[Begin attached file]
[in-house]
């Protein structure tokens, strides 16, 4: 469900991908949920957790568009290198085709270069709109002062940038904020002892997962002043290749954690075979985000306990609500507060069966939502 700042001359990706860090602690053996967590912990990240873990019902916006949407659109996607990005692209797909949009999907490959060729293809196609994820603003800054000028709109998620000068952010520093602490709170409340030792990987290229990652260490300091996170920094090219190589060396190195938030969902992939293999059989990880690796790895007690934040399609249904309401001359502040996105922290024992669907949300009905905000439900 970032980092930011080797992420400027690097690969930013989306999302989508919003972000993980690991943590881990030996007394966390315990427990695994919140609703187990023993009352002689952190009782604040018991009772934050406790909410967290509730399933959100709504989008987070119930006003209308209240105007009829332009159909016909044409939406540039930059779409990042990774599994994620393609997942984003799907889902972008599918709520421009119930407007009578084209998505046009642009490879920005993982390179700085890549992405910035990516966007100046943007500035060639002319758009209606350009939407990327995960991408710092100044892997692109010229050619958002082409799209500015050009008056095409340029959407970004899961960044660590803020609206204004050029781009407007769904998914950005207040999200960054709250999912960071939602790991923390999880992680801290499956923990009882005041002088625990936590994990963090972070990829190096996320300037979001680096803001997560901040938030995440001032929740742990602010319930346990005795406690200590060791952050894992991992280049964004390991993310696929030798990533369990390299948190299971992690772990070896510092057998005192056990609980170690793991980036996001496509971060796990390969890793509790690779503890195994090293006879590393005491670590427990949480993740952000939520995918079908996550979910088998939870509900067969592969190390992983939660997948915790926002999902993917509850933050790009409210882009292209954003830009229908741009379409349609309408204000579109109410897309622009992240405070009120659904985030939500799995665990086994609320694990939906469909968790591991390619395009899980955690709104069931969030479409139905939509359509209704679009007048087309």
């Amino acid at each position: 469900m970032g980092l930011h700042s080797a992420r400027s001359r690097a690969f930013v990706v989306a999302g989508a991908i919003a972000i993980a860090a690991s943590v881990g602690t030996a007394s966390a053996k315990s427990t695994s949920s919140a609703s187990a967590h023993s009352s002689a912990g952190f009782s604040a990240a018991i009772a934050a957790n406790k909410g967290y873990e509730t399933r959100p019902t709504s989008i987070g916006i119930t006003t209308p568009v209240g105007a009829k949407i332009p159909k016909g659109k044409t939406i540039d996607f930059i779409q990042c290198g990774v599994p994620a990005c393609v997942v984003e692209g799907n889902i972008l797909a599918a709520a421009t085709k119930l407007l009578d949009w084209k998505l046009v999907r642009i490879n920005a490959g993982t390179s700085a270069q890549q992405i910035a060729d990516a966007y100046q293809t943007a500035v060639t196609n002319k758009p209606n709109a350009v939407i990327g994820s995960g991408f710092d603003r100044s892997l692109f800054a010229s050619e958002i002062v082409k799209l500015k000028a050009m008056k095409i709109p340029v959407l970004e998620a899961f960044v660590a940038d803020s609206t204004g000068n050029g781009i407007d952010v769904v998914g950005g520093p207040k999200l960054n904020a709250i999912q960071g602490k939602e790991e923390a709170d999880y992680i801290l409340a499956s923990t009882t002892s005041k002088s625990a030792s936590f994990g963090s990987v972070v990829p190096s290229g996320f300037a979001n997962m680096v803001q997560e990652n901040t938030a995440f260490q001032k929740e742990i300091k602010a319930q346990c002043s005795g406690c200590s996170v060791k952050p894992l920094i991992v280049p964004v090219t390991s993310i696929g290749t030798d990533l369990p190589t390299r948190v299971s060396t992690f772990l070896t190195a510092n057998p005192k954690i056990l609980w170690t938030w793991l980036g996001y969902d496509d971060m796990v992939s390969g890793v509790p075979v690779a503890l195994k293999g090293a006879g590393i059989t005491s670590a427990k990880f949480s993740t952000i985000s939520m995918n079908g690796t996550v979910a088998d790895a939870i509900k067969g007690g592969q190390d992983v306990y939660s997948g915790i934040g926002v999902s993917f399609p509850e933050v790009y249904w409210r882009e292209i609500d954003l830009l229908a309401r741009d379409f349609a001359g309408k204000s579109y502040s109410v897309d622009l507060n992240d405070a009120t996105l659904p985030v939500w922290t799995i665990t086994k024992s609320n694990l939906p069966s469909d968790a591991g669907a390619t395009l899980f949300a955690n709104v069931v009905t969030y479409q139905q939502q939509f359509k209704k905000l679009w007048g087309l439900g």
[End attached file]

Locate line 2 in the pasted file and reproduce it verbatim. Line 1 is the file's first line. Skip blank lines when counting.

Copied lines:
């Protein structure tokens, strides 16, 4: 469900991908949920957790568009290198085709270069709109002062940038904020002892997962002043290749954690075979985000306990609500507060069966939502 700042001359990706860090602690053996967590912990990240873990019902916006949407659109996607990005692209797909949009999907490959060729293809196609994820603003800054000028709109998620000068952010520093602490709170409340030792990987290229990652260490300091996170920094090219190589060396190195938030969902992939293999059989990880690796790895007690934040399609249904309401001359502040996105922290024992669907949300009905905000439900 970032980092930011080797992420400027690097690969930013989306999302989508919003972000993980690991943590881990030996007394966390315990427990695994919140609703187990023993009352002689952190009782604040018991009772934050406790909410967290509730399933959100709504989008987070119930006003209308209240105007009829332009159909016909044409939406540039930059779409990042990774599994994620393609997942984003799907889902972008599918709520421009119930407007009578084209998505046009642009490879920005993982390179700085890549992405910035990516966007100046943007500035060639002319758009209606350009939407990327995960991408710092100044892997692109010229050619958002082409799209500015050009008056095409340029959407970004899961960044660590803020609206204004050029781009407007769904998914950005207040999200960054709250999912960071939602790991923390999880992680801290499956923990009882005041002088625990936590994990963090972070990829190096996320300037979001680096803001997560901040938030995440001032929740742990602010319930346990005795406690200590060791952050894992991992280049964004390991993310696929030798990533369990390299948190299971992690772990070896510092057998005192056990609980170690793991980036996001496509971060796990390969890793509790690779503890195994090293006879590393005491670590427990949480993740952000939520995918079908996550979910088998939870509900067969592969190390992983939660997948915790926002999902993917509850933050790009409210882009292209954003830009229908741009379409349609309408204000579109109410897309622009992240405070009120659904985030939500799995665990086994609320694990939906469909968790591991390619395009899980955690709104069931969030479409139905939509359509209704679009007048087309």